Staying Visible: North Carolina, Hate Crimes & Black Lives

Brook Wilensky-Lanford

This podcast is the story of one small moment in a small town: at a Black Lives Matter vigil outside a Chapel Hill church in July 2020, a young Black woman was physically attacked by a white man walking by. She did not sustain serious physical injuries, and the attacker was arrested and charged. But despite the obvious racism of this attack, it took a sustained community effort to get him charged with North Carolina’s equivalent of a “hate crime,” because the state law is so narrow and weak, a fact which the young woman tried to fight, along with her state representatives.

So this is also a larger story, of a legal blind spot with human consequences, and what it takes to remain constantly visible in the fight for racial justice. Changing the letter of the law cannot do all the work of dismantling systemic racism, of course, but this project taught me that when the law becomes a site of “gaslighting” for communities that are oppressed, in small and large ways, the absence of that robust legislation does real harm.

As a historian of American religion by trade, I also see in this moment many reverberations of past acts of racial violence in the town where I live. It was impossible to talk about hate crimes and Chapel Hill, for example, without mentioning the horrific 2015 murders of three Muslim students, Deah Barakat, Yusor Abu-Salha and Razan Abu-Salha, which were not prosecuted as hate crimes.[1] Or the 1970 murder of James Cates by white supremacists on the nearby University of North Carolina campus, a tragedy that in 2022 finally received a memorial, thanks in part to the dedicated efforts of Cates’s cousin, Congresswoman Valerie Foushee.[2] The story of a young Black woman being beaten on the street even called to my mind the much older story of Julian Carr, who, in dedicating UNC’s Confederate monument in 1913, reminisced fondly about having “horse-whipped” a young Black woman who had “insulted and maligned a Southern lady…upon the streets of this quiet village.”[3] That monument was famously torn down by student protestors in August 2018; who then had to fight to keep the university from paying the Sons of Confederate Veterans to take it off their hands.[4]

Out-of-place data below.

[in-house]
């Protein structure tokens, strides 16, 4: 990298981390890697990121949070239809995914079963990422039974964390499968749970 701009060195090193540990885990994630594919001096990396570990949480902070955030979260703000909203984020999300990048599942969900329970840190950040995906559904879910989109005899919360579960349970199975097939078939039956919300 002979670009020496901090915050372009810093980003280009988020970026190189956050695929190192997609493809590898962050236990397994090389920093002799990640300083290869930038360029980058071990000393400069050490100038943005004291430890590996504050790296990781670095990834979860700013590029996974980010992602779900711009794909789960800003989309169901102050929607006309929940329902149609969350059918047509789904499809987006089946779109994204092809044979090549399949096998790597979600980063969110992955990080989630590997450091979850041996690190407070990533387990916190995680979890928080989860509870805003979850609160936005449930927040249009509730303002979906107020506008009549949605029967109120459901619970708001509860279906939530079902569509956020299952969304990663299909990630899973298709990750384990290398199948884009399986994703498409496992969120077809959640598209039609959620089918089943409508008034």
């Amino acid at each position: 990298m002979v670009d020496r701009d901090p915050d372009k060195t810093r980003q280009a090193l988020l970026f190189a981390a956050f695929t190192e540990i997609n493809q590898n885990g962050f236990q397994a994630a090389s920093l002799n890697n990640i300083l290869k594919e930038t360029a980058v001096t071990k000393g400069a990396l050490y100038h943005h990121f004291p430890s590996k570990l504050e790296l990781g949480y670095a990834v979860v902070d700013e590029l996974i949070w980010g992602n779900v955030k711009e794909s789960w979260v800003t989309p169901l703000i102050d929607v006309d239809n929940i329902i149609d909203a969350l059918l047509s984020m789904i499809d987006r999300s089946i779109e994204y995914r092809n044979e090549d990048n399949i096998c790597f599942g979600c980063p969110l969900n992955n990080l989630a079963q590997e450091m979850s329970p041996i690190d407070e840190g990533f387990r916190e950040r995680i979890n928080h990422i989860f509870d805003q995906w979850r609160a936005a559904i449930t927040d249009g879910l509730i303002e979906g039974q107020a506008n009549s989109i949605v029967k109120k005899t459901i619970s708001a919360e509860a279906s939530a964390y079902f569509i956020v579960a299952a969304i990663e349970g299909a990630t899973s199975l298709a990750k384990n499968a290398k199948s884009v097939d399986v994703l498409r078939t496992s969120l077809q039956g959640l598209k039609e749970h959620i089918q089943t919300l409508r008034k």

The fact that Chapel Hill, mostly known as an idyllic university town, a large “blue dot” in a contested state, has this history of horrific hate crimes so close to the surface makes it not at all unique in the United States; indeed, it makes it typical, in a nation which has yet to fully reckon with its history of racial violence. Chapel Hill is certainly trying to do just that. In the course of researching this story, I learned that Chapel Hill’s mayor, as well as both its state-level representatives and state senators, lawyers, judges, ministers and community members all rallied around Kalkidan Miller and the Hate Crimes Prevention Act.